How Long Do iPhones and iPads Stay Fresh?

Here’s a look at the iPhones and iPads that got the most iOS updates, and the ones that got ditched the quickest

Published Sept. 15, 2016 at 2:00 p.m. ET
Related: iPhone 7 Review: The Anti-Anxiety iPhone | iOS 10 Review: You Don’t Have to Buy a New iPhone

Every time Apple brings out a new version of its iOS, owners of older iPhones and iPads are put on notice—some won’t get the slick new software tricks engineers whipped up.

With the release this week of iOS 10 and iPhone 7 and 7 Plus, we reviewed all of Apple’s iPhones and iPads, to see how long each was able to refresh the software. The perception is that Apple drops support for older products, to encourage new sales. In fact, the company is supporting more of its products longer. (Maybe that’s bad news if you’re fishing for reasons to ditch your iPhone 6.)

The big winner was the iPad 2, which launched in spring 2011 running iOS 5. Apple continued selling the tablet for three years, and it was compatible with fresh iOS versions even longer. Though Apple hasn’t sold the iPad 2 since 2014, its 2,013-day run of current-iOS compatibility ended this month with iOS 10’s debut.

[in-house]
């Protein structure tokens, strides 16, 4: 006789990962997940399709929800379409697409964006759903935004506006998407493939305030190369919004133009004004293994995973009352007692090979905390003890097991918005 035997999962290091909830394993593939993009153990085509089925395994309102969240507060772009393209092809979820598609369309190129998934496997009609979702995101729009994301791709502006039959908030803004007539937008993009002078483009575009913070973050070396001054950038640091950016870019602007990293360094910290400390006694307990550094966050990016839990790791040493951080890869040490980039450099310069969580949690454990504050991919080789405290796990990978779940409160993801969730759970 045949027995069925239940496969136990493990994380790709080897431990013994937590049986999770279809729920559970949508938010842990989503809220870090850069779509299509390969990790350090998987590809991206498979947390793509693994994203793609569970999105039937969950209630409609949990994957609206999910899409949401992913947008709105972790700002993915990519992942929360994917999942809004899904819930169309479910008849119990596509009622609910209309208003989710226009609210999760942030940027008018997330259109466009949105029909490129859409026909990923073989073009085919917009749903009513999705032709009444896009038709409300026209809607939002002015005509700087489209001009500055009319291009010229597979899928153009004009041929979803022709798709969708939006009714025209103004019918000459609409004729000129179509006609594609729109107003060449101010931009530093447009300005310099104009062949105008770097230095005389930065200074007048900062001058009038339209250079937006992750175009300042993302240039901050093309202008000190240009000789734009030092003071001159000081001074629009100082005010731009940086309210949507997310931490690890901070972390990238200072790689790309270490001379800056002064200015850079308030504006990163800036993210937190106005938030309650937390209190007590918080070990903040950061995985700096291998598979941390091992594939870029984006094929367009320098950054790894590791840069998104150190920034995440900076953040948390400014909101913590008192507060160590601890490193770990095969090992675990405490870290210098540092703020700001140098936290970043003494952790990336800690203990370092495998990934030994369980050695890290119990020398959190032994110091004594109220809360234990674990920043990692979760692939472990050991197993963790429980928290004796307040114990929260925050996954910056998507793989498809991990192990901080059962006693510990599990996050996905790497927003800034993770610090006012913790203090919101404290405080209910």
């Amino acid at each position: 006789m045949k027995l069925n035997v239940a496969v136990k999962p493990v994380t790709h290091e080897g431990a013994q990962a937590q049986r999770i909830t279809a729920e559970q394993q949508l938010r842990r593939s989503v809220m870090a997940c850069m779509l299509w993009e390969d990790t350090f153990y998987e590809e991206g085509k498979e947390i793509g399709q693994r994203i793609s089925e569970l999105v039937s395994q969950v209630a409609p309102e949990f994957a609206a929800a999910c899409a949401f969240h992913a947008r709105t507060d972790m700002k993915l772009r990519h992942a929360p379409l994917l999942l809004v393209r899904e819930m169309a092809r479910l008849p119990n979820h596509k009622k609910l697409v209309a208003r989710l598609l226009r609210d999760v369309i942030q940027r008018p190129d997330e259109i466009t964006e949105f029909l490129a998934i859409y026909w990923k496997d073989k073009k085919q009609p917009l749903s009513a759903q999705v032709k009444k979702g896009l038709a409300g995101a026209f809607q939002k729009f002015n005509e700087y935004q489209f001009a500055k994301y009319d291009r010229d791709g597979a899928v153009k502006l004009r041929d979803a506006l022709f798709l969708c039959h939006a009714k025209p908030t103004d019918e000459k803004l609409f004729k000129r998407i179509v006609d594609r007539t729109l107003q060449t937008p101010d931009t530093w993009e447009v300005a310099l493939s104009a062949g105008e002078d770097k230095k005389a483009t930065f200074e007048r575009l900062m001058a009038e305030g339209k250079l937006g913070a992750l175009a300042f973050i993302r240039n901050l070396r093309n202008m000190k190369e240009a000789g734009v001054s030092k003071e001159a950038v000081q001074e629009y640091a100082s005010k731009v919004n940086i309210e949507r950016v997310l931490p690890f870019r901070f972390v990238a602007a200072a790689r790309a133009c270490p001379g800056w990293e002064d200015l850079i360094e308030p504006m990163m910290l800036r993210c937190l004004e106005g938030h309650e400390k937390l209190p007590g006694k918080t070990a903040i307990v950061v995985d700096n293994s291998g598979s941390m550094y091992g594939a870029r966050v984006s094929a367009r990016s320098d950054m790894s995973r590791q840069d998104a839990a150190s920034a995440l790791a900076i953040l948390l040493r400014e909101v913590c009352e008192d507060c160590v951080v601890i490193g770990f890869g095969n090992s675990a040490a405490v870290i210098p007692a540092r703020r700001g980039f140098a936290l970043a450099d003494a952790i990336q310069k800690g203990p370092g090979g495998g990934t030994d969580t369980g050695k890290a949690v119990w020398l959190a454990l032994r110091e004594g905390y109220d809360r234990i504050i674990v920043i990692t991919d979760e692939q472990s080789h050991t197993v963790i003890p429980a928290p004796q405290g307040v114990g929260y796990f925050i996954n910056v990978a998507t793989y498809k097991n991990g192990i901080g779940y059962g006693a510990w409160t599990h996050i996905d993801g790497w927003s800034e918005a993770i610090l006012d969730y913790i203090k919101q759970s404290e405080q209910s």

The longest-running iPhones thus far? The iPhone 4s, which also just got bumped, and the iPhone 5, which continues its run with iOS 10.

But the first-generation iPhone and iPad lost iOS upgrade eligibility and support far sooner, as did the iPhone 3G.

While every new iOS version strands a few devices, the overall number of models supported is rising. That number peaked at iOS 9, which supported 20 iPhones and iPads. With iOS 10, Apple appears to have cleaned house: The software works with 18 iPhones and iPads, but not on any device that doesn’t have the Lightning charging port.


Cut off
Currently sold

The number of days until iOS cutoff starts on the day the product was available for sale in U.S. retail stores, and ends on the debut of the first annual iOS release that does not support that device. We are assuming, based on the past nine iOS annual releases, that iOS 10 will have a lifespan of approximately one year from the date of its release. As such, we assume a lifespan of an additional 365 days for devices compatibile with iOS 10.

For the first chart, we did not include any devices that Apple began selling in 2013 or after, because they are all still supported. And for this review, we did not include any models of iPod Touch or Apple TV, which also run versions of iOS.

Source: Apple.